Along the trail there is a particular site with memorials to the many people that have died attempting to climb Mt Everest - both the Sherpas and foolhardy westerners. Those planning to climb Mt Everset have to walk past this but even that is not enough to put them off I guess judging the by the numbers that attempt each year. The photos below show the simple stone stacks for the Sherpas, and the more elaborate monuments to the foreign climbers.



Namche Bazar

Enroute to Base Camp is the large village of Namche Bazar. Everyone stops here for at least a day on the way up to acclimatise, and the village is quite bustling with cafes, bars and shops. It is literally built on the side of a mountain so there are steep stairs everywhere and it's not very easy to get from the bottom to the top!




On my returnn trip we stopped in Namche Bazar for another night. By this stage it had been about 18 days since I had showered or washed my hair (we just had bowls of hot water each day to do "washy washy"of the important parts), so when I spied a hairdressing salon I simply had to try it out. I felt amazing after a wash and blowdry!


Gokyo Lakes

The main route to Base Camp goes straight there from Lukla, but the trek I went on detoured off to the east to a more remote part to travel through the amazingly beautiful Gokyo Lakes. The lakes are such a deep turquoise blue, surrounded by rocky mountains and snowy peaks - these photos and my words just cannot depict how beautiful it was. This was definitely the highlight of my trip, even if ascending to the top of Gokyo Ri was physically exhausting.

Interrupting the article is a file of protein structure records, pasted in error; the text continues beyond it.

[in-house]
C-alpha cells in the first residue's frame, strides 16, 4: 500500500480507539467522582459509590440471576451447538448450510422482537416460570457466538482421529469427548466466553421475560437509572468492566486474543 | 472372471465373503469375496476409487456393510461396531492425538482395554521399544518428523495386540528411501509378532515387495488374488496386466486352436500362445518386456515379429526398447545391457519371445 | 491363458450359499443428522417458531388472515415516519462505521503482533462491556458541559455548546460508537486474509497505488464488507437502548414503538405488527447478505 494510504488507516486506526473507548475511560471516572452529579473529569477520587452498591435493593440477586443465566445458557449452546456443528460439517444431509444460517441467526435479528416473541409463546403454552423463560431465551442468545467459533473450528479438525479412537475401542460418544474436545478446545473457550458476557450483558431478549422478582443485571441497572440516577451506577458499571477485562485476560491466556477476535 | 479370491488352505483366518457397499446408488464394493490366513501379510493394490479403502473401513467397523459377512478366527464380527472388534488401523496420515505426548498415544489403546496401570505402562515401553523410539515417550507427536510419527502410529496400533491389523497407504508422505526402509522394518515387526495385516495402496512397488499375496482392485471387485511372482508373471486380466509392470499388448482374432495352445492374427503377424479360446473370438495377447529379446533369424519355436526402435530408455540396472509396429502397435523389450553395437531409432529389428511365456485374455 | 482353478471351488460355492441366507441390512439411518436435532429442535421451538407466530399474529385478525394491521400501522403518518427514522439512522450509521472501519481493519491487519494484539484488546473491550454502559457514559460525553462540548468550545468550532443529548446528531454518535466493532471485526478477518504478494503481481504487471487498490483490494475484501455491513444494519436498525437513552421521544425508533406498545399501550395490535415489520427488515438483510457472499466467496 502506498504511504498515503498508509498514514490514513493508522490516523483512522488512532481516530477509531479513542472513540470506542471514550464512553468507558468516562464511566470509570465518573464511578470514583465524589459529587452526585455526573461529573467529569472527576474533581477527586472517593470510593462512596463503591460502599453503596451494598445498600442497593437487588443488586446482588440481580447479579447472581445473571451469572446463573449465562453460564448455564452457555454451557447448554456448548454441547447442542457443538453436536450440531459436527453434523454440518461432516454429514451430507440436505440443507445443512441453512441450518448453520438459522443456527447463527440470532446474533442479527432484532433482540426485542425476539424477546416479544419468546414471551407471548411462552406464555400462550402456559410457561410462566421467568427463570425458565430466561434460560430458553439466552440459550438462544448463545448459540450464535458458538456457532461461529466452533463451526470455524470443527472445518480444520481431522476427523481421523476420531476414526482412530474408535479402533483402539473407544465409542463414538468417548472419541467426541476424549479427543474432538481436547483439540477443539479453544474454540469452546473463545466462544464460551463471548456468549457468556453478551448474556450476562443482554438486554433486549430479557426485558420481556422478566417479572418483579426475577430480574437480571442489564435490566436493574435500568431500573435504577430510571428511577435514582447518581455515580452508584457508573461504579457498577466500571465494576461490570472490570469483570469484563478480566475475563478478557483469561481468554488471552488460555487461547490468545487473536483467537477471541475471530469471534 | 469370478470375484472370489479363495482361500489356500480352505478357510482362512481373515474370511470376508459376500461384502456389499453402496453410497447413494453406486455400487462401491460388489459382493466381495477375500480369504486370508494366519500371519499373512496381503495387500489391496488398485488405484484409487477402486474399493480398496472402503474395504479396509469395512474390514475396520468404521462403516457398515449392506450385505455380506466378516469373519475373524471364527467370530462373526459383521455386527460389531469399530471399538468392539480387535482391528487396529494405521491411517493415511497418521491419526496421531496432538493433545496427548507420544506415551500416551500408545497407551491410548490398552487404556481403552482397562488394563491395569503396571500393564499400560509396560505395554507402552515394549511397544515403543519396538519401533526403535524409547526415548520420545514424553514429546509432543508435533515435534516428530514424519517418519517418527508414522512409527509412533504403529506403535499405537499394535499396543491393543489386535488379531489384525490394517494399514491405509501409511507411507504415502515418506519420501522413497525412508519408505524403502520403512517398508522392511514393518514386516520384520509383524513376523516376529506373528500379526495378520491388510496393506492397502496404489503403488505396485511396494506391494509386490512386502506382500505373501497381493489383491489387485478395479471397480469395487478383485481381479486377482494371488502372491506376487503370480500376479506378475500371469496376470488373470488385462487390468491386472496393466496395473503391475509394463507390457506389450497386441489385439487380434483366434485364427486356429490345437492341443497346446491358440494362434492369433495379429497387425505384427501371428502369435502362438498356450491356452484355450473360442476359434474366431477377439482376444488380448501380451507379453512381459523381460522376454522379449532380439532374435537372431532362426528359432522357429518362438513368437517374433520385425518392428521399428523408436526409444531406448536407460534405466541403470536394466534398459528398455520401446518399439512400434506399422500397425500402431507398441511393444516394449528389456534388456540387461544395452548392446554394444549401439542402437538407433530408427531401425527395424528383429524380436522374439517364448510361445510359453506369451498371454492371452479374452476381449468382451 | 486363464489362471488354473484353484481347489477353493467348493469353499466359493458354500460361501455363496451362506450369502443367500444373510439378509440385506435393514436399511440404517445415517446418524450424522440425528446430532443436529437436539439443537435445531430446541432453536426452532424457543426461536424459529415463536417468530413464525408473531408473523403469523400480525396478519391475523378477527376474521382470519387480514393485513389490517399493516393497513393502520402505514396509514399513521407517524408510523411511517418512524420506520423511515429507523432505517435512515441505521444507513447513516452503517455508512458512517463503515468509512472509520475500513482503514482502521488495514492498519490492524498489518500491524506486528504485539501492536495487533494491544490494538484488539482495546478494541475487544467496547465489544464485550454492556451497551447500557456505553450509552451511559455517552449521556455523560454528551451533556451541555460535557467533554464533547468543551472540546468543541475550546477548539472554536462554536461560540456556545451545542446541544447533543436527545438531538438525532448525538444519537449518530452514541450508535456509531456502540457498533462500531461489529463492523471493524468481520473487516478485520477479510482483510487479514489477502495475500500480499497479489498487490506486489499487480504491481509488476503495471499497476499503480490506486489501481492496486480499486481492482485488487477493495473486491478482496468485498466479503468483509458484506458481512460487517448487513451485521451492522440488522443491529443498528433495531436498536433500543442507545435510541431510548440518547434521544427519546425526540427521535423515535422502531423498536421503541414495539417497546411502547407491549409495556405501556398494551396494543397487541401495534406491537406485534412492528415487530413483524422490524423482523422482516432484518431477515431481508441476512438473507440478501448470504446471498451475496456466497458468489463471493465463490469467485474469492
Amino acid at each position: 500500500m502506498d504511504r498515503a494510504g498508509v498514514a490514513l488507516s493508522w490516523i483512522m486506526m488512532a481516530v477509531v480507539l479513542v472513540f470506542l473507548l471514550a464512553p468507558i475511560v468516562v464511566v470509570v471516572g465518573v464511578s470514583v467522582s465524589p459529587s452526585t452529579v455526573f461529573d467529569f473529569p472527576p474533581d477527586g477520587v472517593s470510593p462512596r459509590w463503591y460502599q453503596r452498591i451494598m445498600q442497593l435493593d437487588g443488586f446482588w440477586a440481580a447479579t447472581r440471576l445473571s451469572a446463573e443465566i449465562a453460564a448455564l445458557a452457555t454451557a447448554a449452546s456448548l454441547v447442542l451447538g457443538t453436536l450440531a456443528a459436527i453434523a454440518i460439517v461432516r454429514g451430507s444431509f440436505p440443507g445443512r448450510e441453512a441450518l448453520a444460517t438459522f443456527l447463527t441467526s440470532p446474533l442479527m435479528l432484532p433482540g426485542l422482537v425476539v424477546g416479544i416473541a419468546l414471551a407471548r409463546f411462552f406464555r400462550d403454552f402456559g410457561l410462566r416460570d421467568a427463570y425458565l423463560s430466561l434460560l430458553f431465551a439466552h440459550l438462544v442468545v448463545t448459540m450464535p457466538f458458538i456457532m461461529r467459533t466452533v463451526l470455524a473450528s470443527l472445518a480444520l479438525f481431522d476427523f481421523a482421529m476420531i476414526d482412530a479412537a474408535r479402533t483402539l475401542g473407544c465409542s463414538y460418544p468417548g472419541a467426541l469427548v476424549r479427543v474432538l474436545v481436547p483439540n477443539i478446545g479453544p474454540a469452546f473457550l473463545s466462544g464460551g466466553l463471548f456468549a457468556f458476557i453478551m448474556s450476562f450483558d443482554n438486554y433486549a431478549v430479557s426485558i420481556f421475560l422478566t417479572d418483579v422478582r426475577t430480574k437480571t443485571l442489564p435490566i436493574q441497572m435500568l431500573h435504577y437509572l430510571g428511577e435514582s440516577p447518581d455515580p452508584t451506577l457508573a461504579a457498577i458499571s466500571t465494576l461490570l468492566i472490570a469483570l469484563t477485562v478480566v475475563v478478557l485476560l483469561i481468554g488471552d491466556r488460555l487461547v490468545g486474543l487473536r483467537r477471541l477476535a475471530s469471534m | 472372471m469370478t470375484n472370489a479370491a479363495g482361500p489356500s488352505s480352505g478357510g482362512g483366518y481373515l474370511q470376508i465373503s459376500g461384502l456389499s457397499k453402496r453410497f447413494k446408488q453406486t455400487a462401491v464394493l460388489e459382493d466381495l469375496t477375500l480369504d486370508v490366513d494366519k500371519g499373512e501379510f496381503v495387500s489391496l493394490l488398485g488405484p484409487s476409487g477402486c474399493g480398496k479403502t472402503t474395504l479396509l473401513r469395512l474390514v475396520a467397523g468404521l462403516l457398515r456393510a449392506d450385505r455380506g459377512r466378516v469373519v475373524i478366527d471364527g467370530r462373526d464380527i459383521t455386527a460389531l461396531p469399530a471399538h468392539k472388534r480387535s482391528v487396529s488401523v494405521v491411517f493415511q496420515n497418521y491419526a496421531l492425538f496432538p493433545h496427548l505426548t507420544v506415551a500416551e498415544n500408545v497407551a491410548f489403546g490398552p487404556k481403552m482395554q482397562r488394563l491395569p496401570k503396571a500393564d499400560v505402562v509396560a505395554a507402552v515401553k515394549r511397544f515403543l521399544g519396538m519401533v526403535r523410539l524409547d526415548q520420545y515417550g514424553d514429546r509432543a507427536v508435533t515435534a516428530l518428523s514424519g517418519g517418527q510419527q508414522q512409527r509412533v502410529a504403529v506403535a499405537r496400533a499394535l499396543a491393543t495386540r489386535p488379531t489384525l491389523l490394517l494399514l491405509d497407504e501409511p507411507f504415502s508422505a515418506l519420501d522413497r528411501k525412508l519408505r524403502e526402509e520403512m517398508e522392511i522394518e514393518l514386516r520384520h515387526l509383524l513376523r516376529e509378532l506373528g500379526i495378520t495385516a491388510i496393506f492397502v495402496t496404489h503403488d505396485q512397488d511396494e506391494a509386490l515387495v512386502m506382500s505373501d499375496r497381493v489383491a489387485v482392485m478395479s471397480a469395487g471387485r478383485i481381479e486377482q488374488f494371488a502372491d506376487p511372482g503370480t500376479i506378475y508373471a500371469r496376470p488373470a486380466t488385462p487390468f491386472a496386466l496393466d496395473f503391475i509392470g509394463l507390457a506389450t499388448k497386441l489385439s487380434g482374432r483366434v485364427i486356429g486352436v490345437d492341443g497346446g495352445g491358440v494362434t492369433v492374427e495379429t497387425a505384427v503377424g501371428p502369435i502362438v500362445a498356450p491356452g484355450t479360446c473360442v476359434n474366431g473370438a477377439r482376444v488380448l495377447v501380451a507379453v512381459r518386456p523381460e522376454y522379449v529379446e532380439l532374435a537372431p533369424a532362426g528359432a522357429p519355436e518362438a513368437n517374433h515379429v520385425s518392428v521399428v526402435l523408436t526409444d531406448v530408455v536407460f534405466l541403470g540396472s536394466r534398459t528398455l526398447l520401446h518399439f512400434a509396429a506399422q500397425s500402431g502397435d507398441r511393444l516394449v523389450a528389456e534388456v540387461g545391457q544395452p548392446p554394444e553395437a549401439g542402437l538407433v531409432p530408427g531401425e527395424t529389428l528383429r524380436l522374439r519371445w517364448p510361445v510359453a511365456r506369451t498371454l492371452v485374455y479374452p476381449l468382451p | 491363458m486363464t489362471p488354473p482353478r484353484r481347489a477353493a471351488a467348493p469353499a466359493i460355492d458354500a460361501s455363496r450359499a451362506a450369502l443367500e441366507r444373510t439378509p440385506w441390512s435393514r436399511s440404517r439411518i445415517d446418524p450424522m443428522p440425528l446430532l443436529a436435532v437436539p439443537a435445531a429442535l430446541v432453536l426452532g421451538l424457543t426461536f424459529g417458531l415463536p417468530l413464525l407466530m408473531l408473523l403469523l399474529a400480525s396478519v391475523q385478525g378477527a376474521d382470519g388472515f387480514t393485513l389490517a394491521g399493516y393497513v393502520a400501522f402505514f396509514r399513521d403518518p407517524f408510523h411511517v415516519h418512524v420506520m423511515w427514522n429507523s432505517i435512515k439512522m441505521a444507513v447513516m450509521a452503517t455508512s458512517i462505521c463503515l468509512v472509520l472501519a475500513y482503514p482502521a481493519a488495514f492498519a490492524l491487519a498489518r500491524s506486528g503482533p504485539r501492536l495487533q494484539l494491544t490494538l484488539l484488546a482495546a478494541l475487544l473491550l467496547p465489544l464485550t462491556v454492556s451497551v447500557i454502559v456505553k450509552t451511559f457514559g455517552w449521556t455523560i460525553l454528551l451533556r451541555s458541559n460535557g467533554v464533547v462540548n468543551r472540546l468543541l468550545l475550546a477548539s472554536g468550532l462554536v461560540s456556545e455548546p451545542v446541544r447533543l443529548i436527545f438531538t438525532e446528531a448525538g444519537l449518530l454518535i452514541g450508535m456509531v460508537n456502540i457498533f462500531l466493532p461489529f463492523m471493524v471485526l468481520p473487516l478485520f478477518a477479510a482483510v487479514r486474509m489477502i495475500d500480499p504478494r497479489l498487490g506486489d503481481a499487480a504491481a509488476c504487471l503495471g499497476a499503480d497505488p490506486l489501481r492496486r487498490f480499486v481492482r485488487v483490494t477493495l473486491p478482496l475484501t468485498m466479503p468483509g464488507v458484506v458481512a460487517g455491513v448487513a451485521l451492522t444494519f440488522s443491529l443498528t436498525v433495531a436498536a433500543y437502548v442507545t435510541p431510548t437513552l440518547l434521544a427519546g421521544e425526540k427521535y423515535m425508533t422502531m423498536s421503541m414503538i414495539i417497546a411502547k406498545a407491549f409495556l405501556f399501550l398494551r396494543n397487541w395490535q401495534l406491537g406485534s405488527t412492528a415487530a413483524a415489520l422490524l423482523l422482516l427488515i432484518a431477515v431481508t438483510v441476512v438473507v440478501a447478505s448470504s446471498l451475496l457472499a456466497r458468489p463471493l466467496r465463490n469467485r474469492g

My accommodation on most of the trek was in tents, which were actually quite comfortable, clean and warmish. In Gokyo though we stayed in a teahouse which like most of them was really cold and with paper thin walls I could hear every cough, vomit and explosive bowel movement of the other guests. Yes it was really gross. In this teahouse, my drink bottle that was full of hot water at bedtime had frozen solid by the morning it was that cold!



Cho La Pass

To get from Gokyo Lakes area back over to the Everest Base Camp trail we had to cross the Cho La Pass, which essentially is up and over the lowest part of the mountain range. The ascent involved scrambling up loose gravel and large boulders, almost vertically in places, in the hot sun whereas the other side meant climbing down ice and rock and crossing a large snow field in the freezing cold! The trail meandered off far into the distance so this was a very long and very tiring day.



Of course there were prayer flags marking the peak - they were the signal that you had reached the top and the hardest bit was behind you.





Chitwan National Park

After I finished the trek and spent a day in Kathmandu recovering, I headed down to the Chitwan National Park. This is the complete opposite of the Himalaya region - it's pretty flat, warm and humid and jungle like. I went on a jeep safari and spotted elephants, rhinoceros, crocodiles, birds and monkeys but not any tigers.








So that's Nepal in a nutshell. Even though I spent four weeks there and went from one extreme of the country to another I still feel like there is so much more to see.